Commenting on the findings, James Millard, chief investment officer at SIG said:

“With asset managers under continued pressure to demonstrate value for investors, combined with increasing pressure from low cost new entrants and low cost alternative solutions such as ETFs, we expect to see fees polarise.

“While our research clearly shows the industry expects to see the use of performance fees increase further over the next 12 months, in some areas of the market annual management charges will be under pressure as a direct result of the rise of passive products including ETFs.

“In SIG’s view the increased availability of low cost sources of beta, the increased client demand for absolute returns after recent market volatility, and the rarity of genuine alpha is driving the polarisation in fees demonstrated by the asset managers surveyed.

“However, whatever happens, the overriding need is for the industry to ensure all fee structures are open and transparent so that investors understand exactly what they are signing up to.”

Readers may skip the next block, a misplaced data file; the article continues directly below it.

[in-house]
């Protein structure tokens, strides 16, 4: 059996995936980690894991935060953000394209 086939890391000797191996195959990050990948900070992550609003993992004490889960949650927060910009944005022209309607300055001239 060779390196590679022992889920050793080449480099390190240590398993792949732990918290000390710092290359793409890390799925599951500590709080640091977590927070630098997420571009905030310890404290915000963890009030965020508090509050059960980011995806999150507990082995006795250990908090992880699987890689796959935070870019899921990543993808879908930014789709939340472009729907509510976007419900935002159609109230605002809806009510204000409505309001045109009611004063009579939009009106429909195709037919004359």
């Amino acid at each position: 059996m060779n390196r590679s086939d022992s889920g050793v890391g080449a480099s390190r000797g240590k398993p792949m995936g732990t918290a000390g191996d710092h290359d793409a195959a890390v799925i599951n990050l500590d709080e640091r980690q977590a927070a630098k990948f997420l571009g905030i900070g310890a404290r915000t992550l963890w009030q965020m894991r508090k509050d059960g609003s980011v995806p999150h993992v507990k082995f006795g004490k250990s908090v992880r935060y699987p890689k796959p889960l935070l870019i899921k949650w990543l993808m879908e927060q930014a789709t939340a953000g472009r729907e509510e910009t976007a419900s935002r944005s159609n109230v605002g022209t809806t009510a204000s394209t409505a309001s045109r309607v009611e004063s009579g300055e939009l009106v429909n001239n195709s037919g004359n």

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  1. Thanks for sharing this blog and other blogs as well. They really provide some good amount of information which is good for my financial planning. 

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Use of performance fees to increase again in 2011 according to Skandia Investment Group research

Major survey of fund management groups with combined $2 trillion AUM reveals: 

  • Two-thirds expect use of performance related fees (PRFs) on equity funds to increase in 2011
  • Rise of passive products such as ETFs putting downward pressure on fixed fees
  • Fee polarisation will occur, says Skandia Investment Group

Almost two-thirds of fund groups (65%) expect the use of performance fees on equity funds to rise again in 2011 according to research by Skandia Investment Group (SIG), a leading provider of research-led investment solutions.

The research – which is part of a broader study by SIG into the future of fund management, to be published on 6 December 2010 – reveals that many global asset management firms believe the use of performance fees will increase across a range of asset classes next year. Equity funds and absolute return vehicles are expected to see the greatest increases, with 65% and 50% of those surveyed predicting rises across these two classes respectively.